Continuing along the north coast from La Tosca, I always stop off at Gallegos. This village holds a special attraction for me, perhaps because of its associations with my first ventures as a hiking guide on the island, when the Gallegos to Barlovento section of what is now the clearly-marked GR 130 was one of my regular routes. At one stage, I came close to buying a rundown property to renovate there, but that's another story. My impression is that the place has changed very little in the last twenty-odd years.
The village bar has moved halfway down the block from its once strategic location on the corner, the local school has closed for want of children, young people are steadily moving out, and the population is aging. Basically what you would expect in such an isolated, rural area. Time to re-invent itself and try new ways of dynamising the economy, you might think.
Think again: it doesn't happen like that in such places. The obvious potential of Gallegos as a hiking hub and centre for rural tourism has never materialised, and clearly never will, due to a lack of vision. The social climate is somehow out of tune with the modern world of travel and outdoor leisure, and Gallegos has remained steadfastly true to itself over the years. Hikers passing through the place still elicit looks of mild bemusement from locals. Any change that does occur in Gallegos relates to farming, such as the present increase in taro production.
The taro plant (Colocasia esculenta) is cultivated in many parts of the world's tropics and subtropics, primarily for its edible corm. Its Spanish name is ñame, which resembles the more familiar-sounding English word "yam", leading to a common mistranslation. In recent years, La Palma has become the leading Canary Island producer, most of the local crop being shipped to the larger markets of Gran Canaria and Tenerife. Sunny Gallegos is one of the main growing areas.
Although most parts of the plant can be eaten (after due preparation), taro is grown on La Palma for its starchy root, which can be used in both savoury and sweet dishes. The corms are harvested by hand, and then taken to outdoor facilities for boiling in large amounts of water over an open fire. This lengthy process is essential to remove the high oxalate content of all parts of the plant.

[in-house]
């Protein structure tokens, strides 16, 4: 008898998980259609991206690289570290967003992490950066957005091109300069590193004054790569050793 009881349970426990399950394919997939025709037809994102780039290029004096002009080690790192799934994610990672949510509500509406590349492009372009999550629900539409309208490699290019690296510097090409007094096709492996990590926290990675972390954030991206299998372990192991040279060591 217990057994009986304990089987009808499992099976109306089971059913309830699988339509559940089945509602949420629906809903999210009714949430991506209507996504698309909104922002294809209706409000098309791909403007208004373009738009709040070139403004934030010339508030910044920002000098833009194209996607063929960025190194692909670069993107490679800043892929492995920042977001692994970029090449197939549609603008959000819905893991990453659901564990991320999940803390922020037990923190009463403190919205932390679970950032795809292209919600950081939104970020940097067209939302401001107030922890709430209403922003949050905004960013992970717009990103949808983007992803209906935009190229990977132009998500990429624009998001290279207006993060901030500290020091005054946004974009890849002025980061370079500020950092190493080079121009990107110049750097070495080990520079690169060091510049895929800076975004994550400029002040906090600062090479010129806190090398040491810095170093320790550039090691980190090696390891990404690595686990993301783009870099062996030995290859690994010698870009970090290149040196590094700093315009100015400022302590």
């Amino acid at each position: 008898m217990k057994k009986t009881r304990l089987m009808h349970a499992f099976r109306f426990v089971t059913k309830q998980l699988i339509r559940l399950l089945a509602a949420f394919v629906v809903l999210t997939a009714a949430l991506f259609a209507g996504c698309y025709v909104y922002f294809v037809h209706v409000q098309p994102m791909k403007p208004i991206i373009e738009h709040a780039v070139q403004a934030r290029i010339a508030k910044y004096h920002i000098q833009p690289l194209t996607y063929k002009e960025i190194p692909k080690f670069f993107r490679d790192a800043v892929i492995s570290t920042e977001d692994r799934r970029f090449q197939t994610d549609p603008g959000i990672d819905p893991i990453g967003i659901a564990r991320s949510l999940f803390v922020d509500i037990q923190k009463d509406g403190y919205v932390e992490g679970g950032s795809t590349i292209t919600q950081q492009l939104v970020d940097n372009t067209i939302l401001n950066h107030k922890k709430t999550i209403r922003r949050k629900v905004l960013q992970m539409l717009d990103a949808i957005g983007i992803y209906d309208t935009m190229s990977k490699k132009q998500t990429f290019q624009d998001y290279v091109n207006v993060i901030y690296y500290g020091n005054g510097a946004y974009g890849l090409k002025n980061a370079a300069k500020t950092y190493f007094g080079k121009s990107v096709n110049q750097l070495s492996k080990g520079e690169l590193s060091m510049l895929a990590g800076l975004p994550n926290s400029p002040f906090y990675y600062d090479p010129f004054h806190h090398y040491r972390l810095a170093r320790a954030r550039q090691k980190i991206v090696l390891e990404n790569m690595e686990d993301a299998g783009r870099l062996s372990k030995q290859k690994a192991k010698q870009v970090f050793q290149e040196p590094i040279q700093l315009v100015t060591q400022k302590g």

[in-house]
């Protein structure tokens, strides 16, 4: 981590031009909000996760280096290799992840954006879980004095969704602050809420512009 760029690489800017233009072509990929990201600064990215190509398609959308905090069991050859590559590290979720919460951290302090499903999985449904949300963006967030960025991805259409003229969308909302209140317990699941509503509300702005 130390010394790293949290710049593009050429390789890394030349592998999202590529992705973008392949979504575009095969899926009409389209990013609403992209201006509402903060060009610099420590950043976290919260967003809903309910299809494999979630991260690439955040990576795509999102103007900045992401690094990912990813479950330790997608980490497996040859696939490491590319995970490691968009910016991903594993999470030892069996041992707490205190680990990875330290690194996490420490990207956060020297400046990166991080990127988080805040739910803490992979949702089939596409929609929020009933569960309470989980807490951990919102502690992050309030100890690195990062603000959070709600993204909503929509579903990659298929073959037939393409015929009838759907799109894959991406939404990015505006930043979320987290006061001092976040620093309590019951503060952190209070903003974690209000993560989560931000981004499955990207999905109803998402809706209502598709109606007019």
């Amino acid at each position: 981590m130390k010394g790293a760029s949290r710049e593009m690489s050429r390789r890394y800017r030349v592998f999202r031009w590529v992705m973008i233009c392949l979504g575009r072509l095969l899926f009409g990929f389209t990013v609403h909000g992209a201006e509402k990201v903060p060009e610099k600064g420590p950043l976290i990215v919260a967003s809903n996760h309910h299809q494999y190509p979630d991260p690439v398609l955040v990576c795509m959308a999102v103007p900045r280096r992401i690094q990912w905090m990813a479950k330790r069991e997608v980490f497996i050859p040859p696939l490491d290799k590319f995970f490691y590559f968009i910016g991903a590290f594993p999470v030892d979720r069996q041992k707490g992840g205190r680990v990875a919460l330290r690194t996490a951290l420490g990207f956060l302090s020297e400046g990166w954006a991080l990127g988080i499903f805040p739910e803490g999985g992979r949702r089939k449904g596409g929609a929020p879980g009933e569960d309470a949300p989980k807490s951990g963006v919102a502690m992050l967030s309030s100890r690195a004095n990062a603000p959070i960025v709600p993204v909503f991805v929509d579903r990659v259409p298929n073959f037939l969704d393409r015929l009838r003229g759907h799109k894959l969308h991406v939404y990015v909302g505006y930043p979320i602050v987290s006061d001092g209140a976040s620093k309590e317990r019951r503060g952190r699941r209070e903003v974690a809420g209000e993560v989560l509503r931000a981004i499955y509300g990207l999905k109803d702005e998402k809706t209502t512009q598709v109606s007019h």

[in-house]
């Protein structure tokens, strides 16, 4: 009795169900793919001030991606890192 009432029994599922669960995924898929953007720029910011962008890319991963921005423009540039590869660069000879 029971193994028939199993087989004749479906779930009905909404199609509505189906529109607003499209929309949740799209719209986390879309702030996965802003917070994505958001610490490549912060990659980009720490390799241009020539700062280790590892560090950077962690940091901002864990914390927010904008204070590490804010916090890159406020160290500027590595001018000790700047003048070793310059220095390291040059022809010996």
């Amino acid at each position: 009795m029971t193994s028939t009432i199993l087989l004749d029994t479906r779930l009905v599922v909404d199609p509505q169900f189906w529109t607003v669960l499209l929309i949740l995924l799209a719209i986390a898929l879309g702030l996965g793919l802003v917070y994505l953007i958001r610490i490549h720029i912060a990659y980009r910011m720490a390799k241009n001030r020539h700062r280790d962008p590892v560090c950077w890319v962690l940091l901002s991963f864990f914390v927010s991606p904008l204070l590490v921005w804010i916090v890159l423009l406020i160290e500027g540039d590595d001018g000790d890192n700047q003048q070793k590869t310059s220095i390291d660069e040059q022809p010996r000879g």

In Gallegos, you'll see plots of taro at almost every turn, but following the GR 130 towards the coast leads to the largest plantations, and the chance to see farmers at work. If you're curious to try ñame for yourself, it is sold by weight, pre-boiled, in some local supermarkets. At the time of writing, delivery to the Spar supermarket in Barlovento is on a weekly basis, every Tuesday.
Don't miss the greenest parts of Barlovento
As mentioned above, large tracts of this varied municiplaity are influenced by the Trade Winds. With a northeasterly blowing, conditions can be surprisingly cool and damp in the main village and surrounding medianías (mid-elevation farming areas), so choose your day carefully.
That said, no trip would be complete without visiting the greenest parts of Barlovento. For a sample, head for the Laguna, a circular irrigation reservoir. The adjacent park offers camping facilities and cabins, in peaceful surroundings landscaped with native trees and bushes. The PR LP 7.1 hiking path to Los Tilos begins here, one of La Palma's classic laurel-forest routes.
Better still, try driving the Las Mimbreras road (LP-109). You'll find yourself contouring across forested mountainsides towards Garafía in the northwest, passing through three unlit tunnels along the way. Beyond the the shady picnic area at Las Mimbreras, deep gorges and lush woodlands make this "the most scenic highway on La Palma", according to a recent Facebook opinion poll. And, for an island with so many stunning landscapes, that's quite an achievement...